Getting to know NBA draft prospect: Onyeka Okongwu
|Wednesday, September 2, 2020 12:36 PM- -|
We know the Bulls are about to enter a busy offseason as they search for a new head coach. Along with that coach, Chicago must navigate through free agency tight on cap space, but open-minded on possibilities to make the team better. Further down the line, the Bulls will also need to focus on the NBA draft and what to do with the fourth pick.
We know the Bulls have a few needs, including a true point guard, center, and power forward help. USC power forward Onyeka Okongwu can undoubtedly be a player that helps with one of those areas. At 6-9, Okongwu has played center much of his time at USC, but he could move to power forward if needed. With an already undersized center in Wendell Carter Jr. on the Roster, why would the Bulls think about making that type of selection again?
Well, for starters, Okongwu is not your typical center. He is a freak and is scary physically, much like Montrezl Harrell of the Clippers. He is also far more athletic and lengthier than current Miami Heat center Bam Adebayo so the possibilities are endless with where he can play and what he can do. Not only would he provide the physical compliment next to Lauri Markkanen, but could provide the defensive process and rim protector, the Bulls, have been looking for.
Should Chicago elect to hold onto Kris Dunn, you could pair him with Dunn to give the Bulls defense a similar look to what the Clippers do with Patrick Beverley and Harrell. Okongwu is very effective in a pick and roll style of offense and would play well with a guard like Dunn. That would allow Coby White to run his unit offensive with players more suitable to White's style.
For the most part, Chicago had a strong defense last year, but adding Okongwu to that unit could vault them into a top 10 defensive team. He becomes more valuable by the minute, bringing position versatility to the table, which could allow the Bulls to do so much more defensively and make him a matchup nightmare across the board.
We already talked about his size and athleticism being a strength, but his most significant strength is his rim-protecting ability. Not only can he block shots with one on one defense, but if adequately helped on defense, he can erase shots across the floor. Yes, he lacks the overall size to be a true center in the NBA, but he makes up for it in length, strength, and overall physicality in the paint. He knows how to finish with both hands at the rim and is very comfortable moving across the paint to get into proper position.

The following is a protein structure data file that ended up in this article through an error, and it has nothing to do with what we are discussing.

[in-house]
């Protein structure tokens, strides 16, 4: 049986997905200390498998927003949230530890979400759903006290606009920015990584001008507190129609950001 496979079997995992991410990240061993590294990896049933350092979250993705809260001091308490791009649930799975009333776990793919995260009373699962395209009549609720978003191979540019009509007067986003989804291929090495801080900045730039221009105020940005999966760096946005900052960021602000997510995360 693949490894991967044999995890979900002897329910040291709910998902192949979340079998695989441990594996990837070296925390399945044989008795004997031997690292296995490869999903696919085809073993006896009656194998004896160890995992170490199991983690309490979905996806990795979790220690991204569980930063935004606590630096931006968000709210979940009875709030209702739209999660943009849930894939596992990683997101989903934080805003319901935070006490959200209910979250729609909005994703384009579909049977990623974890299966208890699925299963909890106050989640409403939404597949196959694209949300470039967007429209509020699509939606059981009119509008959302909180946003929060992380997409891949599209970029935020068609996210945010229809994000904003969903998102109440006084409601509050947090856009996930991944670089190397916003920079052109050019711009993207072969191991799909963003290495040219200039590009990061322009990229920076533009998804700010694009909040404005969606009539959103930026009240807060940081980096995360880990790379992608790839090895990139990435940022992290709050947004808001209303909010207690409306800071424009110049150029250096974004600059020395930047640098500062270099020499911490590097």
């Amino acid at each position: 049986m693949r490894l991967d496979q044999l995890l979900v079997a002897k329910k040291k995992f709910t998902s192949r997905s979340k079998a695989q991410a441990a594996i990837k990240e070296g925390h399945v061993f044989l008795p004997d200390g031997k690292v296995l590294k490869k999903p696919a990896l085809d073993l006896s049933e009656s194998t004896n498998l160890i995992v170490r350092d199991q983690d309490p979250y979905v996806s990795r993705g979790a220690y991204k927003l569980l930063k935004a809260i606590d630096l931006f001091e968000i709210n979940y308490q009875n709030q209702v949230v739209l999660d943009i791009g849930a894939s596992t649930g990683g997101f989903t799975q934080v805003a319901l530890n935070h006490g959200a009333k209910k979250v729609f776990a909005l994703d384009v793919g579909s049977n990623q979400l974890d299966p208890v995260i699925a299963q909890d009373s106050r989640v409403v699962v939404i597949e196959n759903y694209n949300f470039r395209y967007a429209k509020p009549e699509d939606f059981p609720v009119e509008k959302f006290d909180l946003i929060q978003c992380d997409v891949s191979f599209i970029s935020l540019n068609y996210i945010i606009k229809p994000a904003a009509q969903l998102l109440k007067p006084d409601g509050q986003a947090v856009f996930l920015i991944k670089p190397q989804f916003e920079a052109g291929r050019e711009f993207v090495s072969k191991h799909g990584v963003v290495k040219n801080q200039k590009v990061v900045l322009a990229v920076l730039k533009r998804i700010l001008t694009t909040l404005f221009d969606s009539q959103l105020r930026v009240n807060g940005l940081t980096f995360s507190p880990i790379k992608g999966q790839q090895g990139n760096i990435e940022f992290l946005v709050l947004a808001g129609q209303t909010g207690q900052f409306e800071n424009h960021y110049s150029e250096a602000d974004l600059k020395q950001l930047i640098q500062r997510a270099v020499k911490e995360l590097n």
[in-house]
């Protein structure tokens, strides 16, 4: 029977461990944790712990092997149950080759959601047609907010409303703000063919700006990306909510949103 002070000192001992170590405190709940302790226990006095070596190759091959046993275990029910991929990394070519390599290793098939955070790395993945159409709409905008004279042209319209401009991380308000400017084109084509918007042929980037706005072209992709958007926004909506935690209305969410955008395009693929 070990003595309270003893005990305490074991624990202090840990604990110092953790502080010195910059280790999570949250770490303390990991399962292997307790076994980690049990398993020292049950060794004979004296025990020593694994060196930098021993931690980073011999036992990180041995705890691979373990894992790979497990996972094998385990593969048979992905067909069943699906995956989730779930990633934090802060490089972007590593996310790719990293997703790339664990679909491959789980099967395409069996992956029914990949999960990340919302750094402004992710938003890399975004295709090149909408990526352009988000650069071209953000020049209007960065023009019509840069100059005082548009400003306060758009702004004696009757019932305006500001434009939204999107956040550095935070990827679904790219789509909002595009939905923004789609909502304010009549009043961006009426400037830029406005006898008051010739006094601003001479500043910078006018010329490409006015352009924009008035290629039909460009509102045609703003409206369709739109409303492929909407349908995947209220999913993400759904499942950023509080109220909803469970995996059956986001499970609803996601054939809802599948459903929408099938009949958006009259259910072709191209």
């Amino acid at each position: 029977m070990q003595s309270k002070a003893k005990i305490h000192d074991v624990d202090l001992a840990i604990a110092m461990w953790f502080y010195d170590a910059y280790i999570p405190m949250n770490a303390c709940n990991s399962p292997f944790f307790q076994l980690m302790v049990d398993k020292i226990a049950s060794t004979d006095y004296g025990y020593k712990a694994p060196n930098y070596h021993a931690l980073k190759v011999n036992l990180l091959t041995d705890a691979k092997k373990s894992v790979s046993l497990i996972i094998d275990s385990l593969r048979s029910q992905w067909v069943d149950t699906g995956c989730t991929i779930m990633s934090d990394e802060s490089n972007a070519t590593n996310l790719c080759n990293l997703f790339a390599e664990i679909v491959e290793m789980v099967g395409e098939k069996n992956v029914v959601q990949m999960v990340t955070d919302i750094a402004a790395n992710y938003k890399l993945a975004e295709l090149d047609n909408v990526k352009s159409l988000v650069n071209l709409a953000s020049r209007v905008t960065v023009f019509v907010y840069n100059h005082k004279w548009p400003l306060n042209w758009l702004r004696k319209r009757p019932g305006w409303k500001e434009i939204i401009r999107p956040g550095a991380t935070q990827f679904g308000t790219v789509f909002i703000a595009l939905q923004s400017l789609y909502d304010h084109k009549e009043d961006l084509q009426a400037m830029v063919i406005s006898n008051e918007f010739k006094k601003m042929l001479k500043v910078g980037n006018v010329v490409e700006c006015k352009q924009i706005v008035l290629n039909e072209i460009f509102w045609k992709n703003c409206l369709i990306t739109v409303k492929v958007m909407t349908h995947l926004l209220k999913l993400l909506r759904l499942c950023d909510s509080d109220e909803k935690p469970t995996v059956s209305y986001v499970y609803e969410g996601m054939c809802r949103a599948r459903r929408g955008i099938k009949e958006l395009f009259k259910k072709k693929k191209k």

Being a physical player around the rim can only get you so far, and for him to take that next step as a player, he needs to polish his offensive game. He relied upon his physicality to overpower college players, but he needs more than that at the NBA level. Skill and finesse will come into play, which he needs to work on to be better.
Often, he tends to play out of control and relies on second-chance points after first shot misses. While that is an excellent quality to have, teams, don't want players to rely on that offensively. The one thing holding him back is his outside touch as he lacks any feel outside the paint. Without a consistent jump shot, teams will force him out of the paint and either give him the jump shot all day or force him to put the ball on the floor. Without being a great ball-handler, that is a recipe for disaster.
I see him as a lottery selection in the top 10, but most experts have him going around fourth or fifth. That is a significant spot because the Bulls happen to pick fifth, but do they need another undersized player on the Roster to play out of position. That is the question I have if they make this pick.
Player Comparison: We mentioned two names above in Harrell and Adebayo, but another name comes to mind in John Collins of Atlanta. All three have the common theme of being undersized centers but find ways to get it done on the court. Whether being physical like Harrell, being the rim protector like Adebayo, or finding ways to score like Collins, Okongwu is somewhere in the mix of these three. That is good company to be a part of, and someone, the Bulls, would gladly take.